'Black Panther': Chadwick Boseman Describes The Culture Of Wakanda

Many of the films in the Marvel Cinematic Universe have taken place on earth, depicting a variety of real-world locations that audiences can recognize. In the upcoming Black Panther, audiences will be transported to the fictional African nation of Wakanda, a place which star Chadwick Boseman claims is a spiritual and scientific utopia.

"It's a utopia. It's not just an African utopia -- it's a utopia," Boseman revealed to CNET. "It's a place where spirituality and science do not war with each other."

Boseman stars in the film as T'Challa, the king of Wakanda, which required him to adopt a more regal dialect. As Wakanda isn't a real nation, the actor had to create a manner of speaking that reflected that air of regality.

"People think about how race has affected the world. It's not just in the States. Colonialism is the cousin of slavery," Boseman detailed. "Colonialism in Africa would have it that, in order to be a ruler, his education comes from Europe. I wanted to be completely sure that we didn't convey that idea because that would be counter to everything that Wakanda is about."

Additionally, the actor wanted to ensure the nation's fictional priorities helped craft that intonation.

"It's supposed to be the most technologically advanced nation on the planet," the actor specified. "If it's supposed to not have been conquered -- which means that advancement has happened without colonialism tainting it, poisoning the well of it, without stopping it or disrupting it -- then there's no way he would speak with a European accent. If I did that, I would be conveying a white supremacist idea of what being educated is and what being royal or presidential is."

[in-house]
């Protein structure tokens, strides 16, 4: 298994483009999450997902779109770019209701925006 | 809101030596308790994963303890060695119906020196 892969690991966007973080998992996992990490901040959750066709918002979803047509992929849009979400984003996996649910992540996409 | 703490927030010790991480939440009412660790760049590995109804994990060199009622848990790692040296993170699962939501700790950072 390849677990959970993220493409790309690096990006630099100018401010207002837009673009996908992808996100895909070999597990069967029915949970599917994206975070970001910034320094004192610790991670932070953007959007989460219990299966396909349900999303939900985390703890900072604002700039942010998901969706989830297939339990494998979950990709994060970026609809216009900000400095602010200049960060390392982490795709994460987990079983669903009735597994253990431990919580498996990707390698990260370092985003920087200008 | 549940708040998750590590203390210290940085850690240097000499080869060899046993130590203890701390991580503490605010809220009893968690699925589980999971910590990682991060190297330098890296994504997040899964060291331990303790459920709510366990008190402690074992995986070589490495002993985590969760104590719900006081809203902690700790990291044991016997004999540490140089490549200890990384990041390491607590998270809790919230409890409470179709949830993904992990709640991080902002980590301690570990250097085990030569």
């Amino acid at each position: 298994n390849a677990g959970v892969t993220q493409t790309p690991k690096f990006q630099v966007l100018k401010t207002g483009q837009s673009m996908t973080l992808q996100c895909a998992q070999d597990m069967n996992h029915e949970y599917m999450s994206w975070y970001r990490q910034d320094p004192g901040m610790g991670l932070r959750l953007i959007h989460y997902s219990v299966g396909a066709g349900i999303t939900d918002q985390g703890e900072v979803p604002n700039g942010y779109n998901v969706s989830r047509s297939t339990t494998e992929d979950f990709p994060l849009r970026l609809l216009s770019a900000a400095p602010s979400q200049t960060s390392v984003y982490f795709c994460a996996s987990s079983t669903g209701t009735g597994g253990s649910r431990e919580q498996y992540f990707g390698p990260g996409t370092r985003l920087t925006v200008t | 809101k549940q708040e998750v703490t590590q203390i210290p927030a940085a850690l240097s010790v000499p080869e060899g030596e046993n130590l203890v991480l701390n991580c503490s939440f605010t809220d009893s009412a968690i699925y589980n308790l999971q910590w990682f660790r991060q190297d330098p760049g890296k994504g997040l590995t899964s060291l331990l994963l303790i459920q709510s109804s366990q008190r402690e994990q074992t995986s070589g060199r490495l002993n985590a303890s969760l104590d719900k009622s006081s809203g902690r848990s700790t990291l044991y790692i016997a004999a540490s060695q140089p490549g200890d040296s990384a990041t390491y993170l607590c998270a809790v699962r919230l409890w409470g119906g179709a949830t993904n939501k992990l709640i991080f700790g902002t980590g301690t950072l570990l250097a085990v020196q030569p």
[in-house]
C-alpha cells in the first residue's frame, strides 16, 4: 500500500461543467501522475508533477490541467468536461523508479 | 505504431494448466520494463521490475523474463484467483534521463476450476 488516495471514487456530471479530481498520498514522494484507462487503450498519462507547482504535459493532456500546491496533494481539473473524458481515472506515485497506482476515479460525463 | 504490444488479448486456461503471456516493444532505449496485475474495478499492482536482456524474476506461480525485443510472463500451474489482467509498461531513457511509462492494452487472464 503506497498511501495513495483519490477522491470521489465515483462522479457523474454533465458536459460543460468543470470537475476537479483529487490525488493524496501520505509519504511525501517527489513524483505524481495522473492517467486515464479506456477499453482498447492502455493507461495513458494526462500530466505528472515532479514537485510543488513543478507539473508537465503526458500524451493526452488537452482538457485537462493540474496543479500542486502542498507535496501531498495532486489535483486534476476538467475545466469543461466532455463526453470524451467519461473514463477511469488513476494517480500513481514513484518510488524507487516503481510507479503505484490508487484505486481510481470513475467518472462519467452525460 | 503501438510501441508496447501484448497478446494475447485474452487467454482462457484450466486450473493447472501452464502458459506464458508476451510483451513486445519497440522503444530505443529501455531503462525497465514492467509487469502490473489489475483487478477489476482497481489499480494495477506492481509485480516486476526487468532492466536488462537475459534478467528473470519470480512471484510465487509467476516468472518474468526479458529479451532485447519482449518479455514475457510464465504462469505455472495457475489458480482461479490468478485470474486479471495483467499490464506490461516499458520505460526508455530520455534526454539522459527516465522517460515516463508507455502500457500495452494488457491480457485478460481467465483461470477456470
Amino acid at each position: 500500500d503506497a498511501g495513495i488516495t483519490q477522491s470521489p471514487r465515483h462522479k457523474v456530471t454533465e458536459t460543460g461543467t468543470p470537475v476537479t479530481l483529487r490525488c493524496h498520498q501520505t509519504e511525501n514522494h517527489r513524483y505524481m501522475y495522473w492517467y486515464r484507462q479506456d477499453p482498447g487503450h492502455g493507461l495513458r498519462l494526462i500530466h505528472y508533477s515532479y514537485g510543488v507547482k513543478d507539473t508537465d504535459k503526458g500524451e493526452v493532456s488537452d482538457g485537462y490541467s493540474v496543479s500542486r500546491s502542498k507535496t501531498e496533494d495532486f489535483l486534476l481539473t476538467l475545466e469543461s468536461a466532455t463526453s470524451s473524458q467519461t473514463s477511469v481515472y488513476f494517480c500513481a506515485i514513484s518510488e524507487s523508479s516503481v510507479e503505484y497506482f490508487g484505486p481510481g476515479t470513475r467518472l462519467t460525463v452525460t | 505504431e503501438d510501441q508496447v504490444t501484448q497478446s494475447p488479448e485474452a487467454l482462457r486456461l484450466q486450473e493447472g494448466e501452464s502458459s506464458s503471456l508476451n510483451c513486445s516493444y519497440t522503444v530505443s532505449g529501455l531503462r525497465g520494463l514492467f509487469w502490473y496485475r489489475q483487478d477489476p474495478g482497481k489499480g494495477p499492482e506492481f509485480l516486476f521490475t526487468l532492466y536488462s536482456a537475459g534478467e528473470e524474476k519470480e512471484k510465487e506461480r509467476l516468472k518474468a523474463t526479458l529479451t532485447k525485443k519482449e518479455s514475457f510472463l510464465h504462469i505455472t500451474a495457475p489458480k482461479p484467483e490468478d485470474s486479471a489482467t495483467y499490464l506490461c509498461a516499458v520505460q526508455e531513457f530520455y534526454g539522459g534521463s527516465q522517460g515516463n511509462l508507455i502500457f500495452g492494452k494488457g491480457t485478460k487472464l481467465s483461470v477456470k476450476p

As compared to other heroes in the MCU, T'Challa has much more on his plate than just punching any foes that cross his path.

"Because it's not just about him running around fighting. He's the ruler of a nation," Boseman noted. "And if he's the ruler of a nation, he has to speak to his people. He has to galvanize his people. And there's no way I could speak to my people, who have never been conquered by Europeans, with a European voice."


Fans can see Wakanda for themselves when Black Panther hits theaters on February 16, 2018.